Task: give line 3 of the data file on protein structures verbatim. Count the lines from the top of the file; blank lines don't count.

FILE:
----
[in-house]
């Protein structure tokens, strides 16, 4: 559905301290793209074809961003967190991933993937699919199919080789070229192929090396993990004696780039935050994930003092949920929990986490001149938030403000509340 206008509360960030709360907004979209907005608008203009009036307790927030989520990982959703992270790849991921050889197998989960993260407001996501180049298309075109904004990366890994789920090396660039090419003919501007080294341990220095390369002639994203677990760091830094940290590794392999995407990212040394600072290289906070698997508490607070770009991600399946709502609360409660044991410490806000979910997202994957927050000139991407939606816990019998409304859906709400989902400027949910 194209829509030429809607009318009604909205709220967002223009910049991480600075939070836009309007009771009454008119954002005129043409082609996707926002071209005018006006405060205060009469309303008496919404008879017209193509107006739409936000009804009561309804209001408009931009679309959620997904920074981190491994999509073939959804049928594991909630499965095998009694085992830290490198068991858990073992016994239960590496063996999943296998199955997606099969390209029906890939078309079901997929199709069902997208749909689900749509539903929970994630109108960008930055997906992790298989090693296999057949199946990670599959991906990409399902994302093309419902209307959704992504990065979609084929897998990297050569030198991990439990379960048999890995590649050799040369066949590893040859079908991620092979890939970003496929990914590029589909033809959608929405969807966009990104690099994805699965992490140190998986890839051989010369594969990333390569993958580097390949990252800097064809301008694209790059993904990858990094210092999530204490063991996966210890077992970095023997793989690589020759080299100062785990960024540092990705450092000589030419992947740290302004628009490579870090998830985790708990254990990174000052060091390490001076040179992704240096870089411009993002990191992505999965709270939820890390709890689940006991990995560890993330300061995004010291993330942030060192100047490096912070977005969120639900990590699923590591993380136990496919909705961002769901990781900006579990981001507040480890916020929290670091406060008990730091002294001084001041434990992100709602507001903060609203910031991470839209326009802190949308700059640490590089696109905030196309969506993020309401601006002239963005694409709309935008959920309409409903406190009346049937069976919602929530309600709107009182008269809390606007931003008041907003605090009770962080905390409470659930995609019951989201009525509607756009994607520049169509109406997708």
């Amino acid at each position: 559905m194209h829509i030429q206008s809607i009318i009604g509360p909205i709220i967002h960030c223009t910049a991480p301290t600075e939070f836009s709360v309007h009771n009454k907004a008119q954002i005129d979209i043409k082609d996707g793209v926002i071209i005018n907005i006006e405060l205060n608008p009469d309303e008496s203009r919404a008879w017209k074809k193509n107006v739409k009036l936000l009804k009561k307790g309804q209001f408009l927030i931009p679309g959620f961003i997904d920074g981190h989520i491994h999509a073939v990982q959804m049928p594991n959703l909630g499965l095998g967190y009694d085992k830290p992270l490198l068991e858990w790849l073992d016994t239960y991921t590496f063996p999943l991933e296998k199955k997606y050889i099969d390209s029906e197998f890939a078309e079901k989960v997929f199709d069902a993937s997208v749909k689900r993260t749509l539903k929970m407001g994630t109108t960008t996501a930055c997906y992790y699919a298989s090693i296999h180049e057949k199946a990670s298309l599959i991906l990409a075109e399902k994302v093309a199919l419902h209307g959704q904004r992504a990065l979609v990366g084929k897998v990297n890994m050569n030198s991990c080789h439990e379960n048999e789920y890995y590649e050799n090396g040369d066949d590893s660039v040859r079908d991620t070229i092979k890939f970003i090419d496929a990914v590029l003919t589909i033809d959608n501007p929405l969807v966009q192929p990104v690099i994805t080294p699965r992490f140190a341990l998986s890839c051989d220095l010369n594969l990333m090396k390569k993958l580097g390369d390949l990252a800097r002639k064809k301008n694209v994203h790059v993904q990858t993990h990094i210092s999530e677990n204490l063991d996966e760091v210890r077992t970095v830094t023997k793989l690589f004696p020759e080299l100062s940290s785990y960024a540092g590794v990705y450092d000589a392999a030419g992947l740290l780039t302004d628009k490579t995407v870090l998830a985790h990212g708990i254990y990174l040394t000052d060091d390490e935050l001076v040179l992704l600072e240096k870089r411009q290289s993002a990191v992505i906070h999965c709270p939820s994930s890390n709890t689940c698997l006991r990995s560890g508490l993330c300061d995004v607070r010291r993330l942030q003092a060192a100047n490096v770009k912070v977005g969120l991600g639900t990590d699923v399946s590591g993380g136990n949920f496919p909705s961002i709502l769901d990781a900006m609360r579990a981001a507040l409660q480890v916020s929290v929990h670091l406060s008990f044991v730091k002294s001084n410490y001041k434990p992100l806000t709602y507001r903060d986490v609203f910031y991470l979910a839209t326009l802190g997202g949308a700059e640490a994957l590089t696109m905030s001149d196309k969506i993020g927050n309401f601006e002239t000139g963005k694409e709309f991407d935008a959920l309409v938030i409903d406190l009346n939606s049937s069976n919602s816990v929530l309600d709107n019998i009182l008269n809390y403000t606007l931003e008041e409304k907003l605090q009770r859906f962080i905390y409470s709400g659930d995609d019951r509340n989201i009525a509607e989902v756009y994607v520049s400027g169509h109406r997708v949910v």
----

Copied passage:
């Amino acid at each position: 559905m194209h829509i030429q206008s809607i009318i009604g509360p909205i709220i967002h960030c223009t910049a991480p301290t600075e939070f836009s709360v309007h009771n009454k907004a008119q954002i005129d979209i043409k082609d996707g793209v926002i071209i005018n907005i006006e405060l205060n608008p009469d309303e008496s203009r919404a008879w017209k074809k193509n107006v739409k009036l936000l009804k009561k307790g309804q209001f408009l927030i931009p679309g959620f961003i997904d920074g981190h989520i491994h999509a073939v990982q959804m049928p594991n959703l909630g499965l095998g967190y009694d085992k830290p992270l490198l068991e858990w790849l073992d016994t239960y991921t590496f063996p999943l991933e296998k199955k997606y050889i099969d390209s029906e197998f890939a078309e079901k989960v997929f199709d069902a993937s997208v749909k689900r993260t749509l539903k929970m407001g994630t109108t960008t996501a930055c997906y992790y699919a298989s090693i296999h180049e057949k199946a990670s298309l599959i991906l990409a075109e399902k994302v093309a199919l419902h209307g959704q904004r992504a990065l979609v990366g084929k897998v990297n890994m050569n030198s991990c080789h439990e379960n048999e789920y890995y590649e050799n090396g040369d066949d590893s660039v040859r079908d991620t070229i092979k890939f970003i090419d496929a990914v590029l003919t589909i033809d959608n501007p929405l969807v966009q192929p990104v690099i994805t080294p699965r992490f140190a341990l998986s890839c051989d220095l010369n594969l990333m090396k390569k993958l580097g390369d390949l990252a800097r002639k064809k301008n694209v994203h790059v993904q990858t993990h990094i210092s999530e677990n204490l063991d996966e760091v210890r077992t970095v830094t023997k793989l690589f004696p020759e080299l100062s940290s785990y960024a540092g590794v990705y450092d000589a392999a030419g992947l740290l780039t302004d628009k490579t995407v870090l998830a985790h990212g708990i254990y990174l040394t000052d060091d390490e935050l001076v040179l992704l600072e240096k870089r411009q290289s993002a990191v992505i906070h999965c709270p939820s994930s890390n709890t689940c698997l006991r990995s560890g508490l993330c300061d995004v607070r010291r993330l942030q003092a060192a100047n490096v770009k912070v977005g969120l991600g639900t990590d699923v399946s590591g993380g136990n949920f496919p909705s961002i709502l769901d990781a900006m609360r579990a981001a507040l409660q480890v916020s929290v929990h670091l406060s008990f044991v730091k002294s001084n410490y001041k434990p992100l806000t709602y507001r903060d986490v609203f910031y991470l979910a839209t326009l802190g997202g949308a700059e640490a994957l590089t696109m905030s001149d196309k969506i993020g927050n309401f601006e002239t000139g963005k694409e709309f991407d935008a959920l309409v938030i409903d406190l009346n939606s049937s069976n919602s816990v929530l309600d709107n019998i009182l008269n809390y403000t606007l931003e008041e409304k907003l605090q009770r859906f962080i905390y409470s709400g659930d995609d019951r509340n989201i009525a509607e989902v756009y994607v520049s400027g169509h109406r997708v949910v």